While at times it seems most listings on the market right now are foreclosures, there are many sellers who need to and can sell their house in this market. I heard a statistic the other day, though I have not verified it, that one in every 38 listings in Prince William County in Northern Virginia are foreclosures. That, of course, depends on your specific area, too.
I personally sell mostly foreclosures, but I have a few listings that have a live human behind the door who simply needs to sell and move for one reason or another. I've found there are at least four features of a traditional sale like those that differentiate themselves from every foreclosure on the market.
1 - ATMOSPHERE: An occupied house presents a warmth in this market that seems to be appealing to buyers after they've gone through endless vacant, cold (in the winter or hot in the summer), and dark (many of them have no power on) foreclosures. Many of these are dirty and have been abused, too. So seller, leverage that warmth just as you would have in other markets. Lights on, temperature comfortable and refreshing, clean and relatively clutter-free.
2 - CONDITION: The banks are selling most of the Northern Virginia homes in "as-is" condition and have shown little interest in replacing carpet, painting, cleaning, repairs, and caring for the landscaping. Many of the buyers that aren't bottom-fishing are looking for move-in condition. A live seller can rise to that and really make the home sparkle. Invest in a carpet cleaning or replacement, if necessary. A few thousand now could save a lot of time on market and successive reductions. Clean up the paint, and make the landscaping attractive.
3 - PRICE: If you HAVE to sell in this market, you NEED to have some amount of equity to compete unless you have funds to bring to the table. So assuming you have the equity, please realize the equity you had a year or even six months ago was never in your bank account. You never had it, and if you need to sell right now, you never will have it from this house. Price your house aggressively. Here's what happens if you don't, taking a "let's try it at this higher price for a while" approach: you'll likely reduce to match falling prices, then reduce again and again, trailing the market as it declines (depending on your area). So what you need to do is price it at the first or second price reduction and get AHEAD of the market to sell now. I have seen many a seller wind up selling for less than they could have if they had priced aggressively to begin with. Resist the temptation to seek that special buyer that might be willing to pay the Zillow "move me now" price.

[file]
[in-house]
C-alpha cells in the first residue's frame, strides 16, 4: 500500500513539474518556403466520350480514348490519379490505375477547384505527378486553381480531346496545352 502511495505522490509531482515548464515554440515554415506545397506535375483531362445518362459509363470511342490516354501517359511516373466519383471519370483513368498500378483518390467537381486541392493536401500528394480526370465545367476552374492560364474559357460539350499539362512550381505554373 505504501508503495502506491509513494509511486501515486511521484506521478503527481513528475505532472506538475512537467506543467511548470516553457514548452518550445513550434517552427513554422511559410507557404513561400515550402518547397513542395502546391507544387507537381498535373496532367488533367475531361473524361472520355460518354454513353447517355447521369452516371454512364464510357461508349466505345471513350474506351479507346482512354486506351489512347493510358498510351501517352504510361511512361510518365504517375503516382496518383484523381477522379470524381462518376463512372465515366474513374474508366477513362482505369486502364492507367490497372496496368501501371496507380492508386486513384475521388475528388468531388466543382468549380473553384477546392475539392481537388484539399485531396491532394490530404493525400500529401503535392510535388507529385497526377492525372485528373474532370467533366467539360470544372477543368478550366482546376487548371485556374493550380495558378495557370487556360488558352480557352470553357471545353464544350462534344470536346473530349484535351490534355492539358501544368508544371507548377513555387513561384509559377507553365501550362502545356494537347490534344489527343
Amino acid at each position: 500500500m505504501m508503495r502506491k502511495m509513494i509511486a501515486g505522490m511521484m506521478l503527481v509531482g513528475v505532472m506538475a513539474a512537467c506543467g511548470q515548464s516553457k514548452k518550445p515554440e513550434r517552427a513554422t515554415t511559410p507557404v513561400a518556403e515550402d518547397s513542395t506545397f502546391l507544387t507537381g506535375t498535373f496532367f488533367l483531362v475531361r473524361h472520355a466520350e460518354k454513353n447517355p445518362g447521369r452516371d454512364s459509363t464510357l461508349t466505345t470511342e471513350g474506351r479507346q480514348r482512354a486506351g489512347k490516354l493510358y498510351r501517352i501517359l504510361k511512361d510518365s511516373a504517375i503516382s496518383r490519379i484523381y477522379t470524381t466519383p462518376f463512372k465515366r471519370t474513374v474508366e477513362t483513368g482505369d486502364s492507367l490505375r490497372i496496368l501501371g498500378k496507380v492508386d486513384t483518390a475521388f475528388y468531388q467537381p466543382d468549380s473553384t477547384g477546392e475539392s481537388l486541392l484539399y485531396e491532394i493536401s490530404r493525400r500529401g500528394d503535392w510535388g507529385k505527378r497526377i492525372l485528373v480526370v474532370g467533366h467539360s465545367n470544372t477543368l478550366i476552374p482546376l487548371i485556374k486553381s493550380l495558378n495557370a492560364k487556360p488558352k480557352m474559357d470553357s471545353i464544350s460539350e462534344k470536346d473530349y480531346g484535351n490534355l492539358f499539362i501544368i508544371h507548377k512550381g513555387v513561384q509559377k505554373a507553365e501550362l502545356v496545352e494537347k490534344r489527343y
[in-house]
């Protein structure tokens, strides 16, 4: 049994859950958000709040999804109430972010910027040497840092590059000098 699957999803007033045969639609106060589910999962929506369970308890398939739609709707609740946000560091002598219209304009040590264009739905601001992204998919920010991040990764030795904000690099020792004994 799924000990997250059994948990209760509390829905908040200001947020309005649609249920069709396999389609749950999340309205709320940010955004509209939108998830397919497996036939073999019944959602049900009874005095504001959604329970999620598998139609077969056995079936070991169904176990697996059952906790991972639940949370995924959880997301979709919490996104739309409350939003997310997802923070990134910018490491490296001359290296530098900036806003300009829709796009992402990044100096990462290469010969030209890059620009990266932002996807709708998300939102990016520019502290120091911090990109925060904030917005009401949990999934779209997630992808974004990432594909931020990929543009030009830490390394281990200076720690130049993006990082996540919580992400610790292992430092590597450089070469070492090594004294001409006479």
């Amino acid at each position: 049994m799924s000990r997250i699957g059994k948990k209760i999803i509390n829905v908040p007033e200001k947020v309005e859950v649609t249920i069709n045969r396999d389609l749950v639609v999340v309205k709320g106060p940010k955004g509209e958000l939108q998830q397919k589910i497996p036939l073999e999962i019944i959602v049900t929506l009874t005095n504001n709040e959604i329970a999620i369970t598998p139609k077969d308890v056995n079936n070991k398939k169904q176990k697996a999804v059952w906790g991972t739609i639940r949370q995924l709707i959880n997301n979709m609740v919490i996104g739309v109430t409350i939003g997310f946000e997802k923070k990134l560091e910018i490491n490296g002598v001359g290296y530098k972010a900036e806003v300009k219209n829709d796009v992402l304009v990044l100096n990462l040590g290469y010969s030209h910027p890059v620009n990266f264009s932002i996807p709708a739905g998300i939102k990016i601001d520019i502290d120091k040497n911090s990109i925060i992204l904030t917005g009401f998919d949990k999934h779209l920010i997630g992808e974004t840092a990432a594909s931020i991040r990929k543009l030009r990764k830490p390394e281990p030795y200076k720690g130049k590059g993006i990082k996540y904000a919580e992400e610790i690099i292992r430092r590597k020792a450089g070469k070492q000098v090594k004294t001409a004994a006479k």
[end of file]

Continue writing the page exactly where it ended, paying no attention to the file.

4 - MARKETING: For some reason, agents that generally place pictures online for traditional sellers put only the front picture of their foreclosure. I have had many sales of my foreclosures, I believe, because of the combination of price and buyers surfing online that have seen quality pictures with useful information. There's often just a greater ownership of the listing with a traditional seller. Now my recommendation would be to get a listing agent that takes as good of care of their foreclosures as they do their traditional listings, if the agent has foreclosures.
These, in my opinion, are a few of the more significant ways a traditional seller can beat the foreclosure market. Look for a future post, and I'll tell you the story of a successful seller that did just that!